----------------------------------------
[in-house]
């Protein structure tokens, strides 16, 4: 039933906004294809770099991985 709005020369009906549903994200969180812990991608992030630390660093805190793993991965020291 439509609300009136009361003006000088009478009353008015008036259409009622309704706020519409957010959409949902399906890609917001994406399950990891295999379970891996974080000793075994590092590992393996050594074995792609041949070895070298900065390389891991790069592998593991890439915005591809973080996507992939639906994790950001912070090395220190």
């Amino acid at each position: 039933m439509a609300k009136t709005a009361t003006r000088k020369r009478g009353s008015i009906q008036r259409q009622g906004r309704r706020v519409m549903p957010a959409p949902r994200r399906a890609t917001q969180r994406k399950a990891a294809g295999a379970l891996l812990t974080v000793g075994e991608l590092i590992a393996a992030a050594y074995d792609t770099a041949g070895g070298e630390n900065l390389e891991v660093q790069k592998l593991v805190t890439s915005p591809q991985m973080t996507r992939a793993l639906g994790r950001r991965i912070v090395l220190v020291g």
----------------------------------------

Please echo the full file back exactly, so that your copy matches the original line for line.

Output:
[in-house]
């Protein structure tokens, strides 16, 4: 039933906004294809770099991985 709005020369009906549903994200969180812990991608992030630390660093805190793993991965020291 439509609300009136009361003006000088009478009353008015008036259409009622309704706020519409957010959409949902399906890609917001994406399950990891295999379970891996974080000793075994590092590992393996050594074995792609041949070895070298900065390389891991790069592998593991890439915005591809973080996507992939639906994790950001912070090395220190």
């Amino acid at each position: 039933m439509a609300k009136t709005a009361t003006r000088k020369r009478g009353s008015i009906q008036r259409q009622g906004r309704r706020v519409m549903p957010a959409p949902r994200r399906a890609t917001q969180r994406k399950a990891a294809g295999a379970l891996l812990t974080v000793g075994e991608l590092i590992a393996a992030a050594y074995d792609t770099a041949g070895g070298e630390n900065l390389e891991v660093q790069k592998l593991v805190t890439s915005p591809q991985m973080t996507r992939a793993l639906g994790r950001r991965i912070v090395l220190v020291g």